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Resource procurement – part 1



The schedule

Every task that you identify in the work breakdown structure must have some resources attached to it.

These will fall into 3 categories of either Materials, Equipment or Labour.



For each task you will need to list all of the resources that must be in place when the task begins.
This will be the Earliest Start Time (EST).

resource scheduleresource schedule large

The resources will include, raw materials (bricks, cement, nails, chemicals etc), equipment (that needing installation for the task, or that required for the use of particular raw materials etc) and labour (both skilled and unskilled, also consider specialist consultants, inspectors etc).

Once the resource for each task is identified the project manager will need to provide a specification for the resource, identify the potential supplier and then order the resource.

The supplier may need to carry out development work with drawings or prototypes etc before producing the item. It will them require some form of quality control prior to release and shipping to the contractor (yourself as the project manager).

Procurement is a specialist job and requires dedicated focus to make sure all items arrive on time at the beginning of tasks.
It is therefore useful to employ a person to do just this.

In the main the procurement for any resource will go through particular stages.
These are:

Document preparation

Here the contractor (procurement specialist) draws up the appropriate documentation that any supplier will need to be able to fulfil an order. This is mainly the item specification but may involve other aspects. For many projects the resource requirements may be the same. Hence, the documentation is likely to be already there.

Order preparation

This is the domain of the supplier. Based upon the contractor documentation the supplier will begin to produce the item.
This may be straight forward or may require the need for development before production.
Once the product is complete and passed internal quality control it will be ready for shipping.

Order delivery

The supplier must then arrange for delivery of the item to the contractor.

Resource preparation

Once the item is on site it is very likely that some preparation must be carried out before it can be used in the assigned task.

Each of these activities can be broken down into particular milestones that reflect the start and completion of each stage.
In the above example we have 5 milestones of ‘Approval given’, ‘Supplier ready’, ‘Shipping ready’, ‘Resource delivery’ and ‘Task begin’.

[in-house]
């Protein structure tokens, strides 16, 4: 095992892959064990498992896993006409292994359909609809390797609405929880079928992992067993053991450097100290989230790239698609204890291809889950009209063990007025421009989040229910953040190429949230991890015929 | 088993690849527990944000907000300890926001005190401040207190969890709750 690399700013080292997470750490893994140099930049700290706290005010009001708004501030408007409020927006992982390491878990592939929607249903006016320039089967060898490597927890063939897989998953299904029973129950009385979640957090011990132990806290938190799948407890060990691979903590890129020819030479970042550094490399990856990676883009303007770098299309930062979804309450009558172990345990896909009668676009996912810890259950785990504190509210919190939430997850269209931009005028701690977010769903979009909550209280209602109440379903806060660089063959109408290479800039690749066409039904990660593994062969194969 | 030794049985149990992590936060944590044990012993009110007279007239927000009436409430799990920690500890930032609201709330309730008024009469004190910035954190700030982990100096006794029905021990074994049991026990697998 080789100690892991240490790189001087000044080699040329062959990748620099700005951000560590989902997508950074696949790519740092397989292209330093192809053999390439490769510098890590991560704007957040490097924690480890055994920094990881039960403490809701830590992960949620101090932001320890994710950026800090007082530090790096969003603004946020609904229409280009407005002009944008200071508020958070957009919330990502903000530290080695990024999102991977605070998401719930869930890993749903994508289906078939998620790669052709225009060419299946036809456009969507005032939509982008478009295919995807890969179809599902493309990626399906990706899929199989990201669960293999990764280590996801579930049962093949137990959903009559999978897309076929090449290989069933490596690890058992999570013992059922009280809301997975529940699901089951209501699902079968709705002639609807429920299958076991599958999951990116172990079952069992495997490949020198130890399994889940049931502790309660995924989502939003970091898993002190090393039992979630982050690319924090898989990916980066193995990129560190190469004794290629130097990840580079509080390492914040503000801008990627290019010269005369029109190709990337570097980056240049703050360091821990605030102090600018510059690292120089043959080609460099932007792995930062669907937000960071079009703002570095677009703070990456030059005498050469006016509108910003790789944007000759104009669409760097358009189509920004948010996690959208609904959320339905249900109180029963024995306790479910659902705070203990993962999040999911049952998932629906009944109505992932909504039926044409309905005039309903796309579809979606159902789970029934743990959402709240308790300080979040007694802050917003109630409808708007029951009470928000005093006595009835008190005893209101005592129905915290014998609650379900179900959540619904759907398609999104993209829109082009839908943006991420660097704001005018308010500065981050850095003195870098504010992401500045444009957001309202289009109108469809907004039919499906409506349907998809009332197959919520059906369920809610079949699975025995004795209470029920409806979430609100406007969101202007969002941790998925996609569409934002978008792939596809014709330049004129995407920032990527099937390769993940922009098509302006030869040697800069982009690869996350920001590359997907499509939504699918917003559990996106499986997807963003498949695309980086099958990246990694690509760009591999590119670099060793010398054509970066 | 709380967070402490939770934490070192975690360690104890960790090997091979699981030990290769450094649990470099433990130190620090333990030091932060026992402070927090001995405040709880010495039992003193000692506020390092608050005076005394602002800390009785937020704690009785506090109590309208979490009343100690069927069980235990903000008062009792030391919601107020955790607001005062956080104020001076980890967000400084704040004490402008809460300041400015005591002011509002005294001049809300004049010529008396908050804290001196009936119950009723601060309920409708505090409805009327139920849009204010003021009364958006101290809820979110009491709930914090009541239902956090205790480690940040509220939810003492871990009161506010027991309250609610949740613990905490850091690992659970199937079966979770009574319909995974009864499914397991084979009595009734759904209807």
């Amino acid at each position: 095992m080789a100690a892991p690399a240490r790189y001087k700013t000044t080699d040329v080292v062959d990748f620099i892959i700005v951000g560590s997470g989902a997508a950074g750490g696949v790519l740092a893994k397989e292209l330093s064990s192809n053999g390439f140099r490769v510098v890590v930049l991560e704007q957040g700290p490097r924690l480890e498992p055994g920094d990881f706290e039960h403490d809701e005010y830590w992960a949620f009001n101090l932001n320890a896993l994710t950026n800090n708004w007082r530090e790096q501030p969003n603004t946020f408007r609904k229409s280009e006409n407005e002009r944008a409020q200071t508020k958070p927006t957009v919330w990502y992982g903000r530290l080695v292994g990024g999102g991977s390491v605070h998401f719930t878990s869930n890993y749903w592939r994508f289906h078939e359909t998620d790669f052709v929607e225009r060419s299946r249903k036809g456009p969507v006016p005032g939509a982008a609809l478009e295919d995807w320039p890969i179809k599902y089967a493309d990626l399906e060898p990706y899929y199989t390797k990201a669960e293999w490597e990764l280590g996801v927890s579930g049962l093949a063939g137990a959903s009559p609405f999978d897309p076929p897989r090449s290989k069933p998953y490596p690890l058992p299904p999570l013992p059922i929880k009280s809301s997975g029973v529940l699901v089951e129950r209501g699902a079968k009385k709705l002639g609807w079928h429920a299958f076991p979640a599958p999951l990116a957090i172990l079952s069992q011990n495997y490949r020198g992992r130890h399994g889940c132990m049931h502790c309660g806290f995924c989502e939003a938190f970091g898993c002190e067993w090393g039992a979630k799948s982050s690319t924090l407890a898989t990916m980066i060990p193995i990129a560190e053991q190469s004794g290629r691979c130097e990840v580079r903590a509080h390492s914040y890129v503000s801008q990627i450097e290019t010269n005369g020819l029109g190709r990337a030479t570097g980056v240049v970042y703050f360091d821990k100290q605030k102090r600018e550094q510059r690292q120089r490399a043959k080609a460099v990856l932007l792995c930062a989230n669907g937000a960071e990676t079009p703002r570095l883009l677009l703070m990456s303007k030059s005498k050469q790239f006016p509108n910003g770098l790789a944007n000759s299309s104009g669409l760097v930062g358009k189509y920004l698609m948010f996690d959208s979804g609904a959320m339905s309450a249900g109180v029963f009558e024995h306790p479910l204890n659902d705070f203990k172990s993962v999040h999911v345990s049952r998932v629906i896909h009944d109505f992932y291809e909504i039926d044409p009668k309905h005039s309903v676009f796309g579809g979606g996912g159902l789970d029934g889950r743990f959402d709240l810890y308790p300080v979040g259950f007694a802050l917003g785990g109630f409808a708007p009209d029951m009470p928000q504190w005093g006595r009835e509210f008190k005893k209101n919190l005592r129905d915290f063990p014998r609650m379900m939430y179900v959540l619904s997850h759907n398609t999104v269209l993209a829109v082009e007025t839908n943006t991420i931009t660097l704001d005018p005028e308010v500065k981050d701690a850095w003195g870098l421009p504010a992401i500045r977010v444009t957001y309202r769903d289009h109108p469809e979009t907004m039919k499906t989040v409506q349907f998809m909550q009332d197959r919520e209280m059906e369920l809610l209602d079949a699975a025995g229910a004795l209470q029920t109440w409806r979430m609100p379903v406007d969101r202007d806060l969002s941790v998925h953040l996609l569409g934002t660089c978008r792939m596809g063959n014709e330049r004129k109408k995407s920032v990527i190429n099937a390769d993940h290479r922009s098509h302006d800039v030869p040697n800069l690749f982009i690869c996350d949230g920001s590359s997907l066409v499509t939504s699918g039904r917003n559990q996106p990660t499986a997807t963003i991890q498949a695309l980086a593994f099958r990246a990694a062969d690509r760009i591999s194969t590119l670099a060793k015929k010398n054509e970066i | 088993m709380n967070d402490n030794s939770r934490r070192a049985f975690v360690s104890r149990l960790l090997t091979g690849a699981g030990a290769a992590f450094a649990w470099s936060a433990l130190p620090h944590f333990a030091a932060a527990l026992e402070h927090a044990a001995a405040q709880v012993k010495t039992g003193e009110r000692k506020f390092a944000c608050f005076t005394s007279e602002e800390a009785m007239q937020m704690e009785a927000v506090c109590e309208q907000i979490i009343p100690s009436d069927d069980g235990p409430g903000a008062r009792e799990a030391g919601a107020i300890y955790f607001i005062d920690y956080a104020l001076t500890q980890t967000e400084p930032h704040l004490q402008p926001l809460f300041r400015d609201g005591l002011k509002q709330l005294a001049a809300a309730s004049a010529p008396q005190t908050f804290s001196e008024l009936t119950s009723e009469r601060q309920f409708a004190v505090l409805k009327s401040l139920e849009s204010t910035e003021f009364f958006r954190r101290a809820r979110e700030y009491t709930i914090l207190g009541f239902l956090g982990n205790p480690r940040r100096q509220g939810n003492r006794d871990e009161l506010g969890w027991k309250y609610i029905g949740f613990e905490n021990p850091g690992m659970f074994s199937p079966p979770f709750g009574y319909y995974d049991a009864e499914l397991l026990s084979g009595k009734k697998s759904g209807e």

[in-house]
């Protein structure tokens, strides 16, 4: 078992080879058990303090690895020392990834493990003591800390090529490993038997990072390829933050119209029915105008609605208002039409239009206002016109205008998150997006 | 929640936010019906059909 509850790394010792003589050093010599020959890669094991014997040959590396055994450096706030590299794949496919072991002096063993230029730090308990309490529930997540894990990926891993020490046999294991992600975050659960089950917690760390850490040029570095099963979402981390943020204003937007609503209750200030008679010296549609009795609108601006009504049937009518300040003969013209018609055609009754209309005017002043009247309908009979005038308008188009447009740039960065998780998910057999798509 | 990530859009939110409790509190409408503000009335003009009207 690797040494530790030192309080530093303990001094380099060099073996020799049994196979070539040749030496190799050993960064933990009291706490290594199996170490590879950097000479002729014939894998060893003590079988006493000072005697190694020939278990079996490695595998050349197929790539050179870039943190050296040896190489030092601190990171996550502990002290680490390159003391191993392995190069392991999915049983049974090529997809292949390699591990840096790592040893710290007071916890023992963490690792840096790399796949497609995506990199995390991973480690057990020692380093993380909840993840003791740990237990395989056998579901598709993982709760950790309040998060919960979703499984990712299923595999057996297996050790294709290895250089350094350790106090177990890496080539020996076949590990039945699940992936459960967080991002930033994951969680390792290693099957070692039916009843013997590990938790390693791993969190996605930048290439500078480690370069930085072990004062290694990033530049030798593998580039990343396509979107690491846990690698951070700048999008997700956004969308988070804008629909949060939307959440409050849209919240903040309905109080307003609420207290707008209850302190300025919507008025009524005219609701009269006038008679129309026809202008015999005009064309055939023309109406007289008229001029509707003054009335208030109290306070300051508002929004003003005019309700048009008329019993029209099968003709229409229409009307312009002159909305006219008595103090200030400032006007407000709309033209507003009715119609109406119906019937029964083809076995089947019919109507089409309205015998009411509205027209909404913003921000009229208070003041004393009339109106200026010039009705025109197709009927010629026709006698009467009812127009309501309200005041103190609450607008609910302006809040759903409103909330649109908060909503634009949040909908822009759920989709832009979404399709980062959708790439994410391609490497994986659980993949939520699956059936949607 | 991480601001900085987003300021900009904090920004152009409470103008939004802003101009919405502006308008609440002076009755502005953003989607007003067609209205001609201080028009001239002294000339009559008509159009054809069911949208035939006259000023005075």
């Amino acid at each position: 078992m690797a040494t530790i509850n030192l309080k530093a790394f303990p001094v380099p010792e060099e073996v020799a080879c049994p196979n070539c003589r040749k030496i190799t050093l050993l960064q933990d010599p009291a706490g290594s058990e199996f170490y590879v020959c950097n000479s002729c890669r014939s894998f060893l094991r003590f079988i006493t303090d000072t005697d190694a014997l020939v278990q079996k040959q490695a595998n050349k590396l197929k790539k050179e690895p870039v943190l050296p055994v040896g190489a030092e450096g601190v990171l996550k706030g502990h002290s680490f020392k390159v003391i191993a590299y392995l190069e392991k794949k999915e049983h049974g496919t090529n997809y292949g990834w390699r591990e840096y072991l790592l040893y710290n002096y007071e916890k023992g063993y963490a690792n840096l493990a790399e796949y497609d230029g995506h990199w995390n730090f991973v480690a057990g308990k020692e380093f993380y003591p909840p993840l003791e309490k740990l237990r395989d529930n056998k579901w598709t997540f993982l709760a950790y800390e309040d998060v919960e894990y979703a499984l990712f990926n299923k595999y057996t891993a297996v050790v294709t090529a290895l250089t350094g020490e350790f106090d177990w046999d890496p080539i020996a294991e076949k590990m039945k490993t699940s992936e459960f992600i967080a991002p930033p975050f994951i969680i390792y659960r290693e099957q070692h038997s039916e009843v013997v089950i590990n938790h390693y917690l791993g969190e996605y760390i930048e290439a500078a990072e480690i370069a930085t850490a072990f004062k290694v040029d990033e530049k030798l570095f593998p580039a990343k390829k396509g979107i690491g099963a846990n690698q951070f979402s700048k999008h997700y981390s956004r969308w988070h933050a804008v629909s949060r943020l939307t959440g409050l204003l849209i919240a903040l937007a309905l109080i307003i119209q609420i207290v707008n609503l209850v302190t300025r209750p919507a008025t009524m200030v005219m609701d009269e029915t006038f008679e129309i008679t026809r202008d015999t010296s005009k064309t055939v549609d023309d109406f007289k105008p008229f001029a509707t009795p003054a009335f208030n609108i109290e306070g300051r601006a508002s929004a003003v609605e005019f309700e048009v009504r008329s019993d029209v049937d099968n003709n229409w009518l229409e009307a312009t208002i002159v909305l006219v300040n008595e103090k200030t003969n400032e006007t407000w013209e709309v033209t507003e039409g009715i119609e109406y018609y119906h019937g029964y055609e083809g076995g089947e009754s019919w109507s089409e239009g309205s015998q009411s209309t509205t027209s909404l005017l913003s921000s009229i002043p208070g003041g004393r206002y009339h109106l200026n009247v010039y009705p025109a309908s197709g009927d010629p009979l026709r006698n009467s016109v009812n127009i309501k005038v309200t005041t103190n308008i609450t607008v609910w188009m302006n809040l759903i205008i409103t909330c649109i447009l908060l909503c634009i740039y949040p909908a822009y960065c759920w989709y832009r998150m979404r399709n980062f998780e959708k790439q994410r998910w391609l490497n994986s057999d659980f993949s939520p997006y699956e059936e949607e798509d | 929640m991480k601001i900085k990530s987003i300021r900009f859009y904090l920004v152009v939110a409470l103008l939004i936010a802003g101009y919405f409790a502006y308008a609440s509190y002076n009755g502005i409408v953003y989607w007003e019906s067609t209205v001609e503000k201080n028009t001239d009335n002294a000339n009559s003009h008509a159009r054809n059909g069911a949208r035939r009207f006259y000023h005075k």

The task of the specialist procurement manager will be to contact suppliers at the due date of the relevant milestones and confirm progress or encourage it as necessary.

Resource list

There will be a lot of individual resources for any given project.
These will require listing in tabular format. Using a spreadsheet like Excel is ideal.
The simple example below is one of many ways you may wish to choose.

resource tableresource table large

It shows a list for Task ‘A’ (2) which has been designated as task number 21 (1).
Within this task there are sub tasks (3) given as ‘a’, ‘b’, ‘c’, and ‘d’.
For each of these subtasks we can then identify specific resources.
Under ‘material’ we have identified materials that can be obtained easily [Available (4)] and require no special consideration e.g.
‘aa’, ‘bb’ etc. others may be less easily obtainable and require separate planning [Plan (5)].

Then there will be equipment either that requiring possible installation (6) or used for support work (7).

The labour needs will be the ‘team’ that will actually carry our the work (8), for example, electricians and plumbers etc.
It will also require supervisors and managers and other specialists, for example consultants, inspectors and administrators etc.

Once you have this full list the procurement manager can approach each resource need in a methodical manner and begin to consider the stages in the procurement process to get the item on site.
That is, he or she must consider the ‘Document preparation’, ‘Order preparation’, ‘Order delivery’ and ‘Resource preparation’.
The next level is attaching durations for each of these tasks and thus appropriate dates for the particular milestones based upon the Earliest Start Time (EST) of the task.

Under PRINCE2® 2009 planning is covered by the Plans theme.
The purpose of the Plans theme is to facilitate communication and control by defining the means of delivering the products (the where and how, by whom, and estimating the when and how much).
[see Plans - Purpose]

A plan can only show the ultimate feasibility of achieving its objectives when the activities are put together in a schedule that defines when each activity will be carried out.
[See Plans - The PRINCE2 approach - Prepare the schedule]

PRINCE2 2009 [see ‘The Complete Project Management plus PRINCE2’] describes resource availability.
The number of people who will be available to do the work (or the cost of buying in resources) should be established.
Any specific information should be noted (for example, names, levels of experience, percentage availability, available dates).
[see Plans - The PRINCE2 approach - Prepare the schedule - Assess resource availability]

PRINCE2® is a Registered Trade Mark of the Office of Government Commerce in the United Kingdom and other countries.

Non - PRINCE2 information